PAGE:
Global Music: The Best of 2012 | New music reviews, news & interviews
Global Music: The Best of 2012
From Pussy Riot to Gangnam Style via Africa Express - was this the year pop music finally went global?
For years there have been pundits predicting that just as our high street restaurants and football teams represent a much more globalised world, surely pop music would follow suit. Fifteen years ago my local high street had a Wimpy Bar, a curry house and a wine bar – now we have Vietnamese, Turkish, Keralan and Mexican eateries to name a few – and the street is much better for it. Pop music, though, has been clinging to its Anglo-Saxon power bases in the US and the UK (the language helps, of course).
But in 2012 you could claim that the most significant group and track were outside that US/UK axis. Anointed band of the year by The Guardian and numerous others, Pussy Riot (see video above) at least should get an award for publicity genius, with massive worldwide coverage for three minutes of noise in a Moscow Cathedral. Thirty-five years after punk’s heyday, the Russian band managed to rattle the authorities and got everyone from Madonna to Peter Gabriel supporting them (although by boosting Pussy Riot, they made people realise how lacking in radicalism they are themselves). It was like Mel Tormé supporting the Sex Pistols. The court case also made it clear that their case against Putin and the Church was not an inchoate roar of dissent, but an articulate, intelligent arrow into the heart of the Church and State. Two of the band now languish in prison in the wilds of Russia.
If you want YouTube hits, don a coloured balaclava and do a horse dance and get the iPhone out
Track of the year? It would be hard to argue against Psy's "Gangnam Style", the song that ate the world and had a billion YouTube hits by the year's end. Referenced by everyone from Boris Johnson to Ban Ki Moon, this had a pudgy Korean guy taking the piss out of a chic area of Seoul. You would have had to have spent the entire year under a boulder in Outer Mongolia to avoid it. One of the reasons it was so successful was that it was easily parodied and new versions of the song appeared on a daily basis, from the earnest (the art world’s solidarity with the Chinese dissident Ai Weiwei) to numerous sports teams in the U.S. customising the track. Other memes already in existence came together with it such as the Downfall version (see video below).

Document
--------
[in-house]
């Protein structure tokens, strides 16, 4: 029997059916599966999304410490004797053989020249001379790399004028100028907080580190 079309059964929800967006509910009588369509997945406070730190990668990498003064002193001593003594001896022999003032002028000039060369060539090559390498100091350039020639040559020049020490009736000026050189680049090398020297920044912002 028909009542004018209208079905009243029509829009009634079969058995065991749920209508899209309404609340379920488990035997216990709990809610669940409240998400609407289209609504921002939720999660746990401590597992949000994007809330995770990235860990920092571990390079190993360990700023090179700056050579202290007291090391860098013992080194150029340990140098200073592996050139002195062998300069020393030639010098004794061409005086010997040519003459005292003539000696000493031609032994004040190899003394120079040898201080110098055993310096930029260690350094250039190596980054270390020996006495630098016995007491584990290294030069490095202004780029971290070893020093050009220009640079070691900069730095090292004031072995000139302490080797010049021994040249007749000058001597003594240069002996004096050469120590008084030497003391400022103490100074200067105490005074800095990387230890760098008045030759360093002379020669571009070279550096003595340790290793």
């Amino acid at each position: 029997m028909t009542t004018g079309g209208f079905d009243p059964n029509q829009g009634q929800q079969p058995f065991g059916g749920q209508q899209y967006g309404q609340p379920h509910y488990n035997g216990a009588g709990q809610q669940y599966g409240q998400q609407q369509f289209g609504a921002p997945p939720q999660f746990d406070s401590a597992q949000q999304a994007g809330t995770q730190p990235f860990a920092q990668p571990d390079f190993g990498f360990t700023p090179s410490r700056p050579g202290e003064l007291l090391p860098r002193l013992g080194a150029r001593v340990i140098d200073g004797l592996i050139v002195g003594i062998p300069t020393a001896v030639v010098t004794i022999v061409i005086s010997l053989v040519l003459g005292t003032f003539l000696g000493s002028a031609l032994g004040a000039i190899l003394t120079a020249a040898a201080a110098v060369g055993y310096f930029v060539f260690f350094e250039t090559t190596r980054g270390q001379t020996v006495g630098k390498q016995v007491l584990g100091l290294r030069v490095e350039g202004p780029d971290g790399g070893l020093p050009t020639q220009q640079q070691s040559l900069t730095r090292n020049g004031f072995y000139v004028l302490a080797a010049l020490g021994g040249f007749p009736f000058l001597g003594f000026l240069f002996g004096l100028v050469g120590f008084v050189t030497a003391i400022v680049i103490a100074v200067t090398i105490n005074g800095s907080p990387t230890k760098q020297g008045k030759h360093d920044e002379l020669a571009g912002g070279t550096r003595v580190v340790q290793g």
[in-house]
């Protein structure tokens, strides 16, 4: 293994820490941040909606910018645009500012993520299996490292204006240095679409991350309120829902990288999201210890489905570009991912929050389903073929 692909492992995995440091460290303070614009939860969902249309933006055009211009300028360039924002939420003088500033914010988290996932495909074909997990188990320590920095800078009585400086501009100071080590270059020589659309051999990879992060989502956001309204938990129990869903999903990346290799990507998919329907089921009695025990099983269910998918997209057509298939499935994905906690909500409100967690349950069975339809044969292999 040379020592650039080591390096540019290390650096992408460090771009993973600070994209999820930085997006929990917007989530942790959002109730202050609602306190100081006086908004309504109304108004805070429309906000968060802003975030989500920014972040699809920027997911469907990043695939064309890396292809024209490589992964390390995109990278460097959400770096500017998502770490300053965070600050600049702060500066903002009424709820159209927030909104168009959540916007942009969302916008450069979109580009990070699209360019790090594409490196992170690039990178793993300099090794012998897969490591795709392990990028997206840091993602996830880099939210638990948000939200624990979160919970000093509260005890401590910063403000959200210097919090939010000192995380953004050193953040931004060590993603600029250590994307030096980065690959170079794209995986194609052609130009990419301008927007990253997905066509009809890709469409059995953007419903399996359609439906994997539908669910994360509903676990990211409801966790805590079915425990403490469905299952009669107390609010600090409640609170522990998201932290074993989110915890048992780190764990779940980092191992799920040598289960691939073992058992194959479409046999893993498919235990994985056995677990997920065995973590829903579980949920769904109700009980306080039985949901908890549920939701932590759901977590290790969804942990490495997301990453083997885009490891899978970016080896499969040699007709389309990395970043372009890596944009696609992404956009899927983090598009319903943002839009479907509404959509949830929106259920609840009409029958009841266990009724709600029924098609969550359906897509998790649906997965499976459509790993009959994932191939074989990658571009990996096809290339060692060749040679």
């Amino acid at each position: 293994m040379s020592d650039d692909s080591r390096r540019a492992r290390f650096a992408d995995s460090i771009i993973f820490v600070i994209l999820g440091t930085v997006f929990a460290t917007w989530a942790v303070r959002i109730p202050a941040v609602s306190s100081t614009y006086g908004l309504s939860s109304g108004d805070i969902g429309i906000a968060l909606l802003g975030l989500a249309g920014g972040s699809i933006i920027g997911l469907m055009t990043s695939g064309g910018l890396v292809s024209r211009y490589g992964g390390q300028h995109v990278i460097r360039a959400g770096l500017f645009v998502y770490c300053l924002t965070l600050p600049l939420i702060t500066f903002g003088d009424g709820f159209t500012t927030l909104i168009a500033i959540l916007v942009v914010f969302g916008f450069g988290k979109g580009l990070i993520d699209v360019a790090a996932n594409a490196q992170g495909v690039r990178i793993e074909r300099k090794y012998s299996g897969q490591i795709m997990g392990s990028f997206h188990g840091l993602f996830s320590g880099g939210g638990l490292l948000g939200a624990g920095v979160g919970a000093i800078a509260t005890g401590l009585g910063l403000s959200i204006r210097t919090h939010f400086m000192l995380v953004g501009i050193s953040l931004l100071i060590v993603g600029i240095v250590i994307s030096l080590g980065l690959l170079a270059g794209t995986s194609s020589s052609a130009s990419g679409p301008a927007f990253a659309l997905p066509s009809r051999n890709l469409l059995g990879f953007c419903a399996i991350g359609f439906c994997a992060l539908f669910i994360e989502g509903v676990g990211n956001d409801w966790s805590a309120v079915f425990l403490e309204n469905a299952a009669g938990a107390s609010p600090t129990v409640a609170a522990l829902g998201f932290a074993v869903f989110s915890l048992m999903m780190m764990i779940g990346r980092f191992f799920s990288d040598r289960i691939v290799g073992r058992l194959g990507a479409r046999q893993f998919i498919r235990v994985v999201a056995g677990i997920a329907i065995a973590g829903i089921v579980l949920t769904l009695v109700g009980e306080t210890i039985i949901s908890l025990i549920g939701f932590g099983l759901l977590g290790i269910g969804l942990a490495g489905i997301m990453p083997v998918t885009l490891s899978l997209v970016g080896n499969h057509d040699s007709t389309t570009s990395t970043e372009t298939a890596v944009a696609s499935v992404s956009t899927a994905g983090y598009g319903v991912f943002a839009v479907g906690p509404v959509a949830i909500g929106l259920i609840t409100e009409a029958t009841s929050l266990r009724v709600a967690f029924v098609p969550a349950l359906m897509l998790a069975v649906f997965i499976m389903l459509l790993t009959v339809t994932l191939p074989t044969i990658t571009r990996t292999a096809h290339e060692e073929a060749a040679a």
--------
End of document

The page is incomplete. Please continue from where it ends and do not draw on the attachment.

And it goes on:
K-Pop from South Korea already had some traction worldwide, but nothing like Psy. The success of his track lead to weighty opinion about Korea’s economic and cultural emergence in publications like Foreign Policy and the Economist. Part of the appeal was that unlike the glossy, well-scrubbed proponents of K-Pop, Psy has an anarchic sense of humour. Both Pussy Riot and "Gangnam Style" had easy ways for the audience to identify with them – if you want YouTube hits, don a coloured balaclava and do a horse dance and get the iPhone out. Preferably in the same video.
One thing that was noticeable in both was that in the olden days, a single would be a marketing teaser for the album, which was where the real money was. But has anyone heard either the Psy or Pussy Riot albums, should they even exist? (There is a Psy album, with "Gangnam Style" on it actually, but no one outside Korea seems to have heard it).
It may be possible these two were freakish events like the Macarena craze of whenever that was. But there were other examples of global music going mainstream, noticeably in the sizeable hit (and my favourite pop-dance track of the year) “Oliver Twist” by D’Banj.
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